There's an odd trend in fandom that I've had the displeasure of observing that has to be explained before talking about the current season of The Office.
1. During the first season of a show, it can do no wrong and fandom overflows with love and creativity.
2. During the second season a show makes tweaks. Fans begin to question what they saw in the show in the first season. Their creativity is no longer a celebration of what they're watching, but an expression of what they wish they were watching.
3. At some point shortly afterward, fandom sours. Because we all know the guys running the show should totally be following what every single member of fandom wants, even if it makes no sense.
Recently, on an internet community that shall remain nameless, there have been multiple posts that caught my attention regarding the direction that the writing staff of The Office has taken with several characters.. People are pissed because… Ryan's wearing stupid clothes and… Jim isn't pulling pranks?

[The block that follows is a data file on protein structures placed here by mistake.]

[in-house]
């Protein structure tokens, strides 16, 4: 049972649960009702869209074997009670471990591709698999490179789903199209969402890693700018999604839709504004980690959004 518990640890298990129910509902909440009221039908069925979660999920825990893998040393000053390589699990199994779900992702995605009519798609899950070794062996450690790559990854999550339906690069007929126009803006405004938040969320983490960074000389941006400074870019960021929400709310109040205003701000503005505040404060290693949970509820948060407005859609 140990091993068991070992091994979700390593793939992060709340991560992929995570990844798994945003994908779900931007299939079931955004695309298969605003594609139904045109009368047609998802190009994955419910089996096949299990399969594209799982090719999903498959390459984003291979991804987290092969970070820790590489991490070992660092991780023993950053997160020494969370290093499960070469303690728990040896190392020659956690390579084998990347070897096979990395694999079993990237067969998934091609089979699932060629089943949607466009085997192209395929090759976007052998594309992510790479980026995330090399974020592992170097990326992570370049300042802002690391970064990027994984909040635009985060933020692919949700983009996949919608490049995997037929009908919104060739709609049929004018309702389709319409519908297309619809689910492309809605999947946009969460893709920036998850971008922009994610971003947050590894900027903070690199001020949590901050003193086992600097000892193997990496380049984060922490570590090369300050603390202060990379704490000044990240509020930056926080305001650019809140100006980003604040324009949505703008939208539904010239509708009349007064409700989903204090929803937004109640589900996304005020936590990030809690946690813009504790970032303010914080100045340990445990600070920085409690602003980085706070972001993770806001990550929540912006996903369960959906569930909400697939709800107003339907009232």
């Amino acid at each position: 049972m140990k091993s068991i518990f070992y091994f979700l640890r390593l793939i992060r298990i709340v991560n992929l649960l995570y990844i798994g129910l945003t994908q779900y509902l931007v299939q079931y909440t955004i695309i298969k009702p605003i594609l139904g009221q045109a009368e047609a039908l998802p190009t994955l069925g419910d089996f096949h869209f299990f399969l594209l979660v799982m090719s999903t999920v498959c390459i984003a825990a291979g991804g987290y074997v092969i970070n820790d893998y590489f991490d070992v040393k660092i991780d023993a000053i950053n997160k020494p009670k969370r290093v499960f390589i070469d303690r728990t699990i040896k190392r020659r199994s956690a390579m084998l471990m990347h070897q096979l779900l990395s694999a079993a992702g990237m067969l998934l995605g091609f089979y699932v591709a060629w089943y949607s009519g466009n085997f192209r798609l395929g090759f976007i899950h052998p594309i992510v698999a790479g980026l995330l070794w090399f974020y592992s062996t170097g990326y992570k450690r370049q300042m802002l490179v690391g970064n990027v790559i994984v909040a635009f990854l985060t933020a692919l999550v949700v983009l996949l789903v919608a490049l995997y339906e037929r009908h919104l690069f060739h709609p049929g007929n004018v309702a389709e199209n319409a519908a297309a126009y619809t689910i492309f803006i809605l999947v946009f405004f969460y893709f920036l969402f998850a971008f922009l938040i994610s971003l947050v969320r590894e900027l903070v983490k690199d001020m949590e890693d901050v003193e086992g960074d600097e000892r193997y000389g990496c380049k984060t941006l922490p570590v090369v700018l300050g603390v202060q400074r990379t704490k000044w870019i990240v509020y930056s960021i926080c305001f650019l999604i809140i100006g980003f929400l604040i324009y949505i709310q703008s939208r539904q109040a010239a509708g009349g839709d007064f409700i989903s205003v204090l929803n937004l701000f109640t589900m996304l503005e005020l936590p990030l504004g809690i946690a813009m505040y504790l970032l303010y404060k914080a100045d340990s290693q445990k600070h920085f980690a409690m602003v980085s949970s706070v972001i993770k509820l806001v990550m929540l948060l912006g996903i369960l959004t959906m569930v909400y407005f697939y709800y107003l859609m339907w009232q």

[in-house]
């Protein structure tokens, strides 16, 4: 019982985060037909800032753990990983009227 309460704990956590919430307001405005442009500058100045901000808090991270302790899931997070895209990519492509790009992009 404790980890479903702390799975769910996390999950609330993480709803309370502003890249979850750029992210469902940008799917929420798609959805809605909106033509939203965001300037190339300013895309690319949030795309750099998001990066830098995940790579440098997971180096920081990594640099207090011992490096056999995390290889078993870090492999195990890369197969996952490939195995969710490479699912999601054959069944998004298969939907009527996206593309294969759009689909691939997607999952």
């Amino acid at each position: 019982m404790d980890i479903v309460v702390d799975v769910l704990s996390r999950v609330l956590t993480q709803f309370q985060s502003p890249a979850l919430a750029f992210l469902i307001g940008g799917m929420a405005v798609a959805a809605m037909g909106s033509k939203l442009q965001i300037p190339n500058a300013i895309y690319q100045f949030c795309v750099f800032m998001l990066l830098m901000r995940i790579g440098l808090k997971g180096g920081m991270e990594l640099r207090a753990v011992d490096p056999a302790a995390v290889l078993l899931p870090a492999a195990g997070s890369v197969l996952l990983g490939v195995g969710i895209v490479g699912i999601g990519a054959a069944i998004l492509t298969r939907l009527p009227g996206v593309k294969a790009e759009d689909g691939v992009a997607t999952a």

I chalk a lot of it up to anti-shippers (not to be mistaken for 'non-shippers'). A recent roasting of Pam decried her decision to drop out of art school because IT'S HER DREAM!!!!!!!!! (Exclamation points are fandom's, not my own.) Since Pam's 'idiotic' choice, she's accused of devolving into an uncaring pregnant jerk who's more of an annoyance than a source of entertainment. I would say the same of those who have decided Pam made an 'idiotic' choice.
Pam's 'dream' was to become an artist and she followed that by taking a few courses and having her work in an art show where it received little to no attention. After doing some web design for Dunder Mifflin, she decided to go to art school in New York. She failed classes, wasn't enjoying herself… and she missed Jim. Her decision to return to Scranton wasn't failure; it was recognition. While Pam loves art, it wasn't her biggest dream anymore. Her dream became a future with Jim.